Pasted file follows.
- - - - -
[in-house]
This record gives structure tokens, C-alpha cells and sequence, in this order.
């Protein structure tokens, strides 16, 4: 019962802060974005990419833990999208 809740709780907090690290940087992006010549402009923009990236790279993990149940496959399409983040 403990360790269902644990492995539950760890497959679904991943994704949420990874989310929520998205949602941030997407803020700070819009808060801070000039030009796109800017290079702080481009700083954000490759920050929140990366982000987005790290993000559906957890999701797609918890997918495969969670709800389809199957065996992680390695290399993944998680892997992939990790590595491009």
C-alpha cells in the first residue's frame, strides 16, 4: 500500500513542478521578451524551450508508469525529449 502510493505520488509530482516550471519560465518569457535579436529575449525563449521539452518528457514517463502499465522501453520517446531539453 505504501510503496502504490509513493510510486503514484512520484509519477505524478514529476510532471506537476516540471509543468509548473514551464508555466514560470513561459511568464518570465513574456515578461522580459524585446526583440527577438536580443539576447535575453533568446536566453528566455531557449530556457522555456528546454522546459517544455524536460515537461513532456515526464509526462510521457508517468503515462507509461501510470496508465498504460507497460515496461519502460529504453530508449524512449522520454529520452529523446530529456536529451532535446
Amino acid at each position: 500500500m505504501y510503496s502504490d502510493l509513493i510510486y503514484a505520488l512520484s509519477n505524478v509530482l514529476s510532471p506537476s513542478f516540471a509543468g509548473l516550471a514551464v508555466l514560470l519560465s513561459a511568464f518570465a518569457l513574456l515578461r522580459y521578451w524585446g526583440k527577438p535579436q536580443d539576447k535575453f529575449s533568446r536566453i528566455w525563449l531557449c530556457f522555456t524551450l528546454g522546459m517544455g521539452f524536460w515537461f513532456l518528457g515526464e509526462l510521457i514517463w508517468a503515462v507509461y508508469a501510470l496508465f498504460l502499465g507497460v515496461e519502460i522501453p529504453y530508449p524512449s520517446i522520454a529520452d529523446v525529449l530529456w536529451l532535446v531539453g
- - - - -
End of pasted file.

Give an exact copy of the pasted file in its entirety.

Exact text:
[in-house]
This record gives structure tokens, C-alpha cells and sequence, in this order.
């Protein structure tokens, strides 16, 4: 019962802060974005990419833990999208 809740709780907090690290940087992006010549402009923009990236790279993990149940496959399409983040 403990360790269902644990492995539950760890497959679904991943994704949420990874989310929520998205949602941030997407803020700070819009808060801070000039030009796109800017290079702080481009700083954000490759920050929140990366982000987005790290993000559906957890999701797609918890997918495969969670709800389809199957065996992680390695290399993944998680892997992939990790590595491009």
C-alpha cells in the first residue's frame, strides 16, 4: 500500500513542478521578451524551450508508469525529449 502510493505520488509530482516550471519560465518569457535579436529575449525563449521539452518528457514517463502499465522501453520517446531539453 505504501510503496502504490509513493510510486503514484512520484509519477505524478514529476510532471506537476516540471509543468509548473514551464508555466514560470513561459511568464518570465513574456515578461522580459524585446526583440527577438536580443539576447535575453533568446536566453528566455531557449530556457522555456528546454522546459517544455524536460515537461513532456515526464509526462510521457508517468503515462507509461501510470496508465498504460507497460515496461519502460529504453530508449524512449522520454529520452529523446530529456536529451532535446
Amino acid at each position: 500500500m505504501y510503496s502504490d502510493l509513493i510510486y503514484a505520488l512520484s509519477n505524478v509530482l514529476s510532471p506537476s513542478f516540471a509543468g509548473l516550471a514551464v508555466l514560470l519560465s513561459a511568464f518570465a518569457l513574456l515578461r522580459y521578451w524585446g526583440k527577438p535579436q536580443d539576447k535575453f529575449s533568446r536566453i528566455w525563449l531557449c530556457f522555456t524551450l528546454g522546459m517544455g521539452f524536460w515537461f513532456l518528457g515526464e509526462l510521457i514517463w508517468a503515462v507509461y508508469a501510470l496508465f498504460l502499465g507497460v515496461e519502460i522501453p529504453y530508449p524512449s520517446i522520454a529520452d529523446v525529449l530529456w536529451l532535446v531539453g